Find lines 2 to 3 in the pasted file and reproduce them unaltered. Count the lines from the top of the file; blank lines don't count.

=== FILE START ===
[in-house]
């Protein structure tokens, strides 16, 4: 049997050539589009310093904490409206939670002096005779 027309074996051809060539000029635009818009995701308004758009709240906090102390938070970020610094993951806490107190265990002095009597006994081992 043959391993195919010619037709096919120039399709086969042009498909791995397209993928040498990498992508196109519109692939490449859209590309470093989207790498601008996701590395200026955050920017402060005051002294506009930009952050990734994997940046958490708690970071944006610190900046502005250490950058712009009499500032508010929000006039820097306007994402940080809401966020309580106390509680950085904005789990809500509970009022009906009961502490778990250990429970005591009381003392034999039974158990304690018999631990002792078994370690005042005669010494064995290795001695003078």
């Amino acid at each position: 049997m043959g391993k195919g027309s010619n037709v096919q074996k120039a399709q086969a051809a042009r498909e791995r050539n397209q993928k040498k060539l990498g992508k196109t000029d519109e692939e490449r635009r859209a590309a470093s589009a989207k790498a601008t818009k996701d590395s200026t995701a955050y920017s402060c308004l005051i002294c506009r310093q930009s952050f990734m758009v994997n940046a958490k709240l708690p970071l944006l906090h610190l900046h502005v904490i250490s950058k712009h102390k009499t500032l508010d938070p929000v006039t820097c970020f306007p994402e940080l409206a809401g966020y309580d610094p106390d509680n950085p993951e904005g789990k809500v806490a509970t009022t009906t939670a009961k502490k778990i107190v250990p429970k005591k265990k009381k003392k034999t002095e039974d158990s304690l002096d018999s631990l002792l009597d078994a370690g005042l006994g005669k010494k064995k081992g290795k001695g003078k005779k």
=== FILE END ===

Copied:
């Protein structure tokens, strides 16, 4: 049997050539589009310093904490409206939670002096005779 027309074996051809060539000029635009818009995701308004758009709240906090102390938070970020610094993951806490107190265990002095009597006994081992 043959391993195919010619037709096919120039399709086969042009498909791995397209993928040498990498992508196109519109692939490449859209590309470093989207790498601008996701590395200026955050920017402060005051002294506009930009952050990734994997940046958490708690970071944006610190900046502005250490950058712009009499500032508010929000006039820097306007994402940080809401966020309580106390509680950085904005789990809500509970009022009906009961502490778990250990429970005591009381003392034999039974158990304690018999631990002792078994370690005042005669010494064995290795001695003078």
């Amino acid at each position: 049997m043959g391993k195919g027309s010619n037709v096919q074996k120039a399709q086969a051809a042009r498909e791995r050539n397209q993928k040498k060539l990498g992508k196109t000029d519109e692939e490449r635009r859209a590309a470093s589009a989207k790498a601008t818009k996701d590395s200026t995701a955050y920017s402060c308004l005051i002294c506009r310093q930009s952050f990734m758009v994997n940046a958490k709240l708690p970071l944006l906090h610190l900046h502005v904490i250490s950058k712009h102390k009499t500032l508010d938070p929000v006039t820097c970020f306007p994402e940080l409206a809401g966020y309580d610094p106390d509680n950085p993951e904005g789990k809500v806490a509970t009022t009906t939670a009961k502490k778990i107190v250990p429970k005591k265990k009381k003392k034999t002095e039974d158990s304690l002096d018999s631990l002792l009597d078994a370690g005042l006994g005669k010494k064995k081992g290795k001695g003078k005779k």